The U.S.-backed International Republican Institute (IRI) conducted Myanmar’s first national public poll and released the results on April 3.
According to the recently published IRI survey, many respondents have a positive view on the country’s reform process and the overall performance of Thein Sein’s government. Most believe that Myanmar is heading in the right direction.
However, Eleven Media has questioned the results of this survey and exposes numerous flaws and errors. Experts on Myanmar affairs have also criticised that the IRI’s survey may be incorrect not only in terms of common sense but also in the methodology used to collect data.Background to the Survey
IRI’s public opinion survey was conducted between December 24, 2013 and February 1, 2014. It is an analysis of public views on economic, social, and political issues.
The randomly selected sample consists of 3,000 adult men and women from 208 rural and 92 urban locations in all 14 provinces of Myanmar, according to the IRI.
The Myanmar Survey Research group conducted the field research under the supervision of IRI. The study was designed and analysed by Rob Varsalone of Global Strategic Partners. The poll was funded by the United States Agency for International Development (USAID).
At the midrange the survey has a confidence interval of plus or minus two percent with a confidence level of 95 percent, according to IRI.
The IRI, which claims to be a non-governmental organisation, was established in 1983 with funds from the U.S. government. The IRI falls under the National Endowment for Democracy (NED), which was established by American Congress in 1983. It is one of the four institutes that carry out the aims of the NED. It has been chaired by Republican Senator John McCain since 1993.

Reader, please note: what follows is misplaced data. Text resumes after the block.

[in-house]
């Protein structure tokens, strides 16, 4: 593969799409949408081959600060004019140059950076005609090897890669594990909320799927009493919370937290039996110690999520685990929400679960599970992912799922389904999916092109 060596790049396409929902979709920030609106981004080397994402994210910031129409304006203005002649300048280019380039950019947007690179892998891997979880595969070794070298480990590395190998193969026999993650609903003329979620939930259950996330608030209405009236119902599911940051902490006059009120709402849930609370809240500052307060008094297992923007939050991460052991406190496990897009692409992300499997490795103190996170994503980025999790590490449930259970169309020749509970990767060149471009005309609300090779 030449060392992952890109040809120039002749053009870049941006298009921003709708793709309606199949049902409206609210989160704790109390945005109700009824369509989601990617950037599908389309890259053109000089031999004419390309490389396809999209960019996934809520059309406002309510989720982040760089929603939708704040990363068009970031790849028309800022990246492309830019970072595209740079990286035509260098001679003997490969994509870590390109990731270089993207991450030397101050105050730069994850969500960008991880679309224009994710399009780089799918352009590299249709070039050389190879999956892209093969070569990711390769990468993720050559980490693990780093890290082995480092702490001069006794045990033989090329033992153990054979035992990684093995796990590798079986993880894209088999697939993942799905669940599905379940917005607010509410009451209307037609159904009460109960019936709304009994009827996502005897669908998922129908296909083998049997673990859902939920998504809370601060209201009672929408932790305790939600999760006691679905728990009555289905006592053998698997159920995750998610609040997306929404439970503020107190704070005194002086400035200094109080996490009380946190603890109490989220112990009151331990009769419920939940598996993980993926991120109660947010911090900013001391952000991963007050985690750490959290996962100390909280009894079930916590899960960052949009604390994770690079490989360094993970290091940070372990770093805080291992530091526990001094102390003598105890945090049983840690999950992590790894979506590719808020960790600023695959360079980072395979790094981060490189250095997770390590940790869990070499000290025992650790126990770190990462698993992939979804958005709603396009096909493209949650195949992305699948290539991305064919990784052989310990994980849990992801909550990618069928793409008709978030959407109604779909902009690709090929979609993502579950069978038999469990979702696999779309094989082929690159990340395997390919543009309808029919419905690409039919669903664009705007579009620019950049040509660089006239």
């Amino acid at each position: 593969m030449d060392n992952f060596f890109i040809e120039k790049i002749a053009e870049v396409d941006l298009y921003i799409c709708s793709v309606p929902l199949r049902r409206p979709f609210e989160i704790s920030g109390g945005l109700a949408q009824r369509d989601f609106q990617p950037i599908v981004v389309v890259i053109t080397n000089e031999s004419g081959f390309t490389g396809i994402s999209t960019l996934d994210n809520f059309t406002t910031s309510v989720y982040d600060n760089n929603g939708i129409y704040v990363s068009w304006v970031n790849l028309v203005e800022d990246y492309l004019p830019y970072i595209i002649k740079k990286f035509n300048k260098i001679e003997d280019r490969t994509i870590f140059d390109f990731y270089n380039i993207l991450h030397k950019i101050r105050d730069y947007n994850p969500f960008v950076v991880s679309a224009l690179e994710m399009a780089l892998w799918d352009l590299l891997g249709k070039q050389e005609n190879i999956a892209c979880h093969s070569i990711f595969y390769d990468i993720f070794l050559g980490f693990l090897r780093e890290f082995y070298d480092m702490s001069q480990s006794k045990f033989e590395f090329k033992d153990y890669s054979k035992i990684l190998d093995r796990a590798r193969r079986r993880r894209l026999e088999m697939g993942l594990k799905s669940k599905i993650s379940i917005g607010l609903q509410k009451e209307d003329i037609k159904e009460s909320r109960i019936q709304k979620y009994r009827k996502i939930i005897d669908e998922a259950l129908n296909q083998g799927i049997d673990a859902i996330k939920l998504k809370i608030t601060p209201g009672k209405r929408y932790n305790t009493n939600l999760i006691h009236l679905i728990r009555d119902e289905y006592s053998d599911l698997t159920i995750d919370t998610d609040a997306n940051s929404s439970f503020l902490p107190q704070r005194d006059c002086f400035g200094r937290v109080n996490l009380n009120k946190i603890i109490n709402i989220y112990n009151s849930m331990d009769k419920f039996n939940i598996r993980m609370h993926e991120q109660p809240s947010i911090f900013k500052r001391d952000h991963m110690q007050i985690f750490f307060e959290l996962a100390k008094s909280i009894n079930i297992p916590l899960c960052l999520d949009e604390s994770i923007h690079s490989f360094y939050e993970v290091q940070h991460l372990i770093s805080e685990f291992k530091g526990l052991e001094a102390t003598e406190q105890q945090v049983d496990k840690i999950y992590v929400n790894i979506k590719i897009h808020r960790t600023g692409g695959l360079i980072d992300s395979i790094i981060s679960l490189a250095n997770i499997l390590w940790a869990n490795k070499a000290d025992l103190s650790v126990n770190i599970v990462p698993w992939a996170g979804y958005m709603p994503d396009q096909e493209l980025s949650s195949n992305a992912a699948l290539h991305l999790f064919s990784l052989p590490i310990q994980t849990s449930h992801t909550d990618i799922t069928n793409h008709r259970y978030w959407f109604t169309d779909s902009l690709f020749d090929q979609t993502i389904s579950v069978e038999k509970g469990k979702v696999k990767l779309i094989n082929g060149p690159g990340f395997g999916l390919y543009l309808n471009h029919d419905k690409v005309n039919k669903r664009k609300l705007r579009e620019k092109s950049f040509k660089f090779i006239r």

In the IRI’s public opinion survey, questionnaires on political, economic, and social issues in Myanmar were asked and the results have been released. The survey is categorised into four sections. The first section shows the results of views on current development. The second section deals with issues in depth while the third and fourth sections cover political parties and media usage respectively.
“The poll was conducted in accordance with international standards for market and social research methodologies and IRI is confident in the data,” said Steve Cima, IRI’s country director for Myanmar.Development Status
In the first category covering current development, 76 percent of all respondents agreed with the statement: “democracy may have its problems but is better than any other form of government.”Eighty-nine percent of respondents say if parliamentary elections were held today they would definitely vote. Fifty-three percent of respondents say the results of the last parliamentary elections held in 2010 were credible. Seventy-seven percent of respondents say the results of the 2015 parliamentary elections will be credible.
Eighty-eight percent of the respondents say things in Myanmar are heading in the right direction and only six percent of the respondents say they are heading in the wrong direction.
The analysis of the 88 percent of the respondents who believe that Myanmar is heading in the right direction shows that 35 percent of them support the statement because roads are being paved and bridges are being built. Twenty-seven percent of them say the reason is due to the improvement of economic conditions and ten percent of them attribute the improvement of rule of law. Six percent of them say: ‘people can speak their mind about politics’ and three percent of them say: ‘support for education has increased’. The other three percent of them say the agricultural sector has improved.
Among those who believe that Myanmar is heading in the wrong direction, 32 percent of respondents say poor economic conditions and 21 percent say ethnic or sectarian violence are the reasons for their doubts.
Moreover, 85 percent of respondents believe the current economic situation in Myanmar is good or very good and 81 percent expect their personal economic situation will stay the same or improve in the next year.